Sal, if it's not too late -- sorry, I missed this one. I use almost exclusively single-beveled knives, and while I'm no super-expert sharpener, I can give you what I know.
If I understand correctly, the question is whether to back-bevel the inside (non-beveled, hollowed) face.
On the whole, I would advise against this. It can be done, but it's very tricky to do well.
There are two crucial things, when doing the back side of the knife. First, be sure that the knife has been set up by someone who knows what she or he is doing. Second, use minimal pressure and only go edge-trailing.
The trick about edge-trailing with minimal pressure is important. At base, the tendency when you grind is to have the leading edge press down harder than the trailing edge. This is irrelevant with double-beveled knives, obviously, because the leading edge is up in the air, but with single-bevels you have a tendency to grind the spine unduly. In a perfect world, you'd grind so gently at the spine that it simply does not abrade at all, but let's be reasonable. As you draw the knife toward you across the stone, have your fingertips resting as close to the blade edge as possible, and think about not putting pressure on the spine. That'll pretty much do it. And don't deburr all the time, either: grind the face until it's done -- no scratches from a previous stone, constant burr all along (as little as possible, really), and then deburr on the next highest grit. Just rub gently on the back, just barely enough not to have a noticeable burr, in a series of gentle draw-strokes. Then back to the face again. If the knife is set up properly, I doubt it would take 10 strokes on the back to remove the burr, unless you are using exclusively a very fine stone, which is doable if rather slow.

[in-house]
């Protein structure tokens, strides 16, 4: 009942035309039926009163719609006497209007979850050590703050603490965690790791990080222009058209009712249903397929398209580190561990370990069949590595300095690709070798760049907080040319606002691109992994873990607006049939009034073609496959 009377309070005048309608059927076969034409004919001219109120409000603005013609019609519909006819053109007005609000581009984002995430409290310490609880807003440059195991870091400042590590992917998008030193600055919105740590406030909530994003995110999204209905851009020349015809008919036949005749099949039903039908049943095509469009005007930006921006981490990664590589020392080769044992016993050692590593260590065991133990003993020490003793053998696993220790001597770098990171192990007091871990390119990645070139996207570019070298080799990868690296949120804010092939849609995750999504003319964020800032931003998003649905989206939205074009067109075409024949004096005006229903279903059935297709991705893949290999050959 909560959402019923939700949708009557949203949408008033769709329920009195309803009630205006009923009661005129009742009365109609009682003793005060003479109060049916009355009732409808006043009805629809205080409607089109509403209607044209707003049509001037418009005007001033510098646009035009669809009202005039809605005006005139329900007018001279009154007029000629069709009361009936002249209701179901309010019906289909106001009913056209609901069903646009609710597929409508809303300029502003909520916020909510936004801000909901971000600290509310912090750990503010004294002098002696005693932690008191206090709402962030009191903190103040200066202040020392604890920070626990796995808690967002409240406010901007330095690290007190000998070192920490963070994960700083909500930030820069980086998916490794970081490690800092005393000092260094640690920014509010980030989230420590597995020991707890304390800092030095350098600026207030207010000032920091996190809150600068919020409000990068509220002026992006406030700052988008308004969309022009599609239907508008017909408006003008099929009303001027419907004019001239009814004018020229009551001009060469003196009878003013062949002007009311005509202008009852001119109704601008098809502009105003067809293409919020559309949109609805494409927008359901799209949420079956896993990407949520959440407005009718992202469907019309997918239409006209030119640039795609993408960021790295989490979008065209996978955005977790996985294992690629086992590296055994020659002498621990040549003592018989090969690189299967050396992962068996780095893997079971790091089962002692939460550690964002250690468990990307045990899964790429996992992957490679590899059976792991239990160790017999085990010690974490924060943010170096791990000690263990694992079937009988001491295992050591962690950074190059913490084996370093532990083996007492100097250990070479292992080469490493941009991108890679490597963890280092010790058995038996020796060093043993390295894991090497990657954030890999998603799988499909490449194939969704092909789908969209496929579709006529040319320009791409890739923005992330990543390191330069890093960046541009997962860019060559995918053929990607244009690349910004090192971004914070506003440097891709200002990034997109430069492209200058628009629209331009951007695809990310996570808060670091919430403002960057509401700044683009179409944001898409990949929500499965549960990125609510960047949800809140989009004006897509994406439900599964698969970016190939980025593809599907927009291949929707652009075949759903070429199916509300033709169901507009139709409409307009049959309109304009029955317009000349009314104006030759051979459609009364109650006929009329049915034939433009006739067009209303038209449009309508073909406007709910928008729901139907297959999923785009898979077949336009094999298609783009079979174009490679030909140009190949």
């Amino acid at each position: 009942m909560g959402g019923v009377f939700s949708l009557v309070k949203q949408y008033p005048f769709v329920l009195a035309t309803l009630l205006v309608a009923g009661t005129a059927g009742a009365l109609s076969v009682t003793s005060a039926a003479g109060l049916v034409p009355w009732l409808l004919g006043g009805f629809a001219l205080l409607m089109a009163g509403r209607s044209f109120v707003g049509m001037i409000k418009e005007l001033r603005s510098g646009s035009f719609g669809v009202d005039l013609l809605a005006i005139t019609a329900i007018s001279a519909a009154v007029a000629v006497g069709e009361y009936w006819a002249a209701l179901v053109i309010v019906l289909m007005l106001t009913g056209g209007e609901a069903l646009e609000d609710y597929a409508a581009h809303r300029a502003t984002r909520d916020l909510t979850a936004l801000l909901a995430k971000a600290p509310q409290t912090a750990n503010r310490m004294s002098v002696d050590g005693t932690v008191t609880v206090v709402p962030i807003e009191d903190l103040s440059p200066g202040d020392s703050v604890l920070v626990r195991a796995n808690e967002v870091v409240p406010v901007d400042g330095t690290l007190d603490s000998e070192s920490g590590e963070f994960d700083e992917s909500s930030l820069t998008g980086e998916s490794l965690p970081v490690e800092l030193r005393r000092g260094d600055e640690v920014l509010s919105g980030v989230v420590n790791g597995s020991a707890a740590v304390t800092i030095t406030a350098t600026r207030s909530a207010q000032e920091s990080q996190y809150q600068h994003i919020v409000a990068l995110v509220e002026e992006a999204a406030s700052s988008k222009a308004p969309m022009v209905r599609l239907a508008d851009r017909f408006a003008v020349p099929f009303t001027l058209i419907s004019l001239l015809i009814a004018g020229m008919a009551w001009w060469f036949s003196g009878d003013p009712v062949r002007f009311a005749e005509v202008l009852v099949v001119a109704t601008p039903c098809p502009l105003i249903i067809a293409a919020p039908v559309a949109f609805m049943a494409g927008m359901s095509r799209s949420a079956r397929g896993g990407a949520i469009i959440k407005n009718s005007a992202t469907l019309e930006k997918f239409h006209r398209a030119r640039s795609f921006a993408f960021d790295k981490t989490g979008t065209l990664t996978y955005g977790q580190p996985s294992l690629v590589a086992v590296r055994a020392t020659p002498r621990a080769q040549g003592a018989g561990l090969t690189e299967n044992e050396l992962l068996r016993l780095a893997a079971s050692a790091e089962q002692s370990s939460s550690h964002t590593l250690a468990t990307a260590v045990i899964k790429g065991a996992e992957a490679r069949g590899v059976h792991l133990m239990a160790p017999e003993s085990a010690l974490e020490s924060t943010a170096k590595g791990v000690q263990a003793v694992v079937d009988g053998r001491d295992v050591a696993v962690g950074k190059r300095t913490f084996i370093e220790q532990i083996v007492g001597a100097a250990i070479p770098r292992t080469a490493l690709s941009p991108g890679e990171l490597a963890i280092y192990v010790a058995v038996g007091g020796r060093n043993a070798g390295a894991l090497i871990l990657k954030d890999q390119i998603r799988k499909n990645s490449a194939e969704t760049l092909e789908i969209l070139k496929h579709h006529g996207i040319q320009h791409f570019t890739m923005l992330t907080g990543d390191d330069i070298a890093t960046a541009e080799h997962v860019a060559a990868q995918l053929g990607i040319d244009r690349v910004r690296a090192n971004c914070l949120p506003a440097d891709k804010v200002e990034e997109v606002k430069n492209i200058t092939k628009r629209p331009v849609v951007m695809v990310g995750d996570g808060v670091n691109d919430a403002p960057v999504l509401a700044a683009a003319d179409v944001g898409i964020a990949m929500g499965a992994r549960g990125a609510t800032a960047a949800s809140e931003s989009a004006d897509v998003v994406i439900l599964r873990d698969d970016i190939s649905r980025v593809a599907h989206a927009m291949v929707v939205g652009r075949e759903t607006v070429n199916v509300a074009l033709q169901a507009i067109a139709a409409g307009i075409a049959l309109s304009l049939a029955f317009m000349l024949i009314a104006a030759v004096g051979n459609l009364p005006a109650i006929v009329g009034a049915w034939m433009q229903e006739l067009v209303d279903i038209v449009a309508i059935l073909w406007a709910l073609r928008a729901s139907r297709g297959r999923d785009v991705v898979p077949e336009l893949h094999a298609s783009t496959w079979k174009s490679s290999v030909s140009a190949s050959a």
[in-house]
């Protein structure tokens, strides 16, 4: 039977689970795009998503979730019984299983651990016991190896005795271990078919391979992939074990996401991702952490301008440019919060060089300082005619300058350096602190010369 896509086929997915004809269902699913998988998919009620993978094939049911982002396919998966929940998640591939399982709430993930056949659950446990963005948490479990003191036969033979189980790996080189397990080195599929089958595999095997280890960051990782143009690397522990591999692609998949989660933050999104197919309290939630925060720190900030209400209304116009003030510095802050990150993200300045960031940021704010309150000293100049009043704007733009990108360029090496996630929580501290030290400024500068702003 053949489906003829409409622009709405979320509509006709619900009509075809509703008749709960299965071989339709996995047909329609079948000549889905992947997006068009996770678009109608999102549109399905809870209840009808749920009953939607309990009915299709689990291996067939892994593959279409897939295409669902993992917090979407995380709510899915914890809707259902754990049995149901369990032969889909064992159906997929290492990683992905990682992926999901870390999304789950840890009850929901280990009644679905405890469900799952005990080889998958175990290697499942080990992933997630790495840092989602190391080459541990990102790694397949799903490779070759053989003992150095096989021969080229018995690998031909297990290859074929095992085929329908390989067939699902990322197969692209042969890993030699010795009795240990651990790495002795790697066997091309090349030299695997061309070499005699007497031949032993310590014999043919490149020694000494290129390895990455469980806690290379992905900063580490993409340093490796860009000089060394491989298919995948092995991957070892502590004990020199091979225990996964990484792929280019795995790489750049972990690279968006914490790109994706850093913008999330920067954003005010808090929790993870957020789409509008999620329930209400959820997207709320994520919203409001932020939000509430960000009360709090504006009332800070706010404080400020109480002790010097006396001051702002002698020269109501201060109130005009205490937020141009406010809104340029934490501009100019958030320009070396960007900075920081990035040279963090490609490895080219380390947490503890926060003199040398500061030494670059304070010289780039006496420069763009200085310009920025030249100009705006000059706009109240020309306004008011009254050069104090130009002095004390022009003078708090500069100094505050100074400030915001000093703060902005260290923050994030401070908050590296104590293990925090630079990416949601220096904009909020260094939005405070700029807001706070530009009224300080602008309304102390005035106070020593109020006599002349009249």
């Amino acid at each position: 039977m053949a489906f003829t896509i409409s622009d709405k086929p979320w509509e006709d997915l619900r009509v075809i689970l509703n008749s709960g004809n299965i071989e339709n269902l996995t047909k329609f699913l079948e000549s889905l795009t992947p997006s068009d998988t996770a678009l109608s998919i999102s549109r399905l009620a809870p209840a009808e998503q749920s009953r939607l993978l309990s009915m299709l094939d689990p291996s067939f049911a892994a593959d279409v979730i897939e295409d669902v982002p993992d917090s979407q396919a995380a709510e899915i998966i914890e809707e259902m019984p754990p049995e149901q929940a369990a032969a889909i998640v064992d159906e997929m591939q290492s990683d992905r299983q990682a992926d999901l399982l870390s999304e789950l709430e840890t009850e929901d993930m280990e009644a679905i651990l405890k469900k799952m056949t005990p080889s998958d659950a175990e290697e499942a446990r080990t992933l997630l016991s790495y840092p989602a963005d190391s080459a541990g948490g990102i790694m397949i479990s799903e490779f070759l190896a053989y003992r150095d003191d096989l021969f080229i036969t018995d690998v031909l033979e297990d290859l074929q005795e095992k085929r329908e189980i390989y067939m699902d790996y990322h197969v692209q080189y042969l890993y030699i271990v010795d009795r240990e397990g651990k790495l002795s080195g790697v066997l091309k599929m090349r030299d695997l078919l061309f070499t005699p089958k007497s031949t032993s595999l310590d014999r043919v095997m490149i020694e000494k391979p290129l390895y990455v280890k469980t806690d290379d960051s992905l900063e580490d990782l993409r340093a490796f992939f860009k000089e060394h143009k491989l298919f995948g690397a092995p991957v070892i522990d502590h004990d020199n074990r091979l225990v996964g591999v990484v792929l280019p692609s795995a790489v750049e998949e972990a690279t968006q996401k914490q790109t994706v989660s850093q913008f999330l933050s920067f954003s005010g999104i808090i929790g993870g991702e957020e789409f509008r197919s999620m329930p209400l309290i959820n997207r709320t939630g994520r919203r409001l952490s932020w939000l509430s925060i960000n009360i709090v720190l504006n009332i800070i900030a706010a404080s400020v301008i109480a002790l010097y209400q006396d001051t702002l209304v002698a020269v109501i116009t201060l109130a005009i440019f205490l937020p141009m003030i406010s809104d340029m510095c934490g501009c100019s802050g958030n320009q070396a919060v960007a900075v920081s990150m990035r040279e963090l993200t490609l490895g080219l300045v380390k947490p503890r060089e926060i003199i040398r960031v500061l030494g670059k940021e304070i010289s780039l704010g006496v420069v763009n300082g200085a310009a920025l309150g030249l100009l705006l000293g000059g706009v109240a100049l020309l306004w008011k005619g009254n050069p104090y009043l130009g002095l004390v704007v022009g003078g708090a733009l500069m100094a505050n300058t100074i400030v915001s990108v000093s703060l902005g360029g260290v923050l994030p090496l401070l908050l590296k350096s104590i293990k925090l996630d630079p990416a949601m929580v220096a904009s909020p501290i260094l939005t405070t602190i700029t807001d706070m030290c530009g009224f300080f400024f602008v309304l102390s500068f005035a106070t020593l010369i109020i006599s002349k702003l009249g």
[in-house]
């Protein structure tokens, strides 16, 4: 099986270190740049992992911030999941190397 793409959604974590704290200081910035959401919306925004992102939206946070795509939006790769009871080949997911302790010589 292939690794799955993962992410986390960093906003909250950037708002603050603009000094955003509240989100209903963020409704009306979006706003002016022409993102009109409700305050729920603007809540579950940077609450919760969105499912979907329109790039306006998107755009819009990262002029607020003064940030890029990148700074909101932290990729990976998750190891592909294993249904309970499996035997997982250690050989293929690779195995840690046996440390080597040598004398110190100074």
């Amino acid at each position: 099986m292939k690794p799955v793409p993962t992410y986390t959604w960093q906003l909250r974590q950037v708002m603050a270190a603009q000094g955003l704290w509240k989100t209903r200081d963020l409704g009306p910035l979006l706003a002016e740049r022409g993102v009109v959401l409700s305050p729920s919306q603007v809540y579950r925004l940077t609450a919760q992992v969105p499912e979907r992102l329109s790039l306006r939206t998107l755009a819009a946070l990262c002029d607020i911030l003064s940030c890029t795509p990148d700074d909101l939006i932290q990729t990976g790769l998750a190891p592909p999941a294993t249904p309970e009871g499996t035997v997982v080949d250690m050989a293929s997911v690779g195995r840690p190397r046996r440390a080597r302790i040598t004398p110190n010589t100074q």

Once you are up to your finest polishing stone, whatever level that might be, you can think about burr-flipping and stuff, but it really should not take long at this level. Those burrs are very, very thin, because of the shape of the grind.
In the end, grinding knives like this isn't easy, but it is simple. Do not complicate it.
There is one important exception, which I don't think is what you have in mind, but I mention it anyway.
If you are grinding a 210mm or larger deba, as a principal-use deba in a more or less traditional kitchen, you should steeply back-bevel the heelmost third of the edge. When I say "steeply" I mean like 20 degrees or so -- steep. Just lift the spine right up and put that bevel right on there. The thing is, a traditional kitchen has no knife that can mince, especially under force. The heelmost third of the biggish deba is used for this purpose, and so it is back-beveled to produce an extremely strong blade section. If you are using a smaller deba, like a 180mm or so, exclusively for fish, do not do this -- you don't have enough blade to waste a third of it as a chopper, and a 180 doesn't really weigh enough to make a great chopper anyway. And if you use a gyuto for mincing, skip this whole process regardless -- it's completely pointless.
Hope this helps.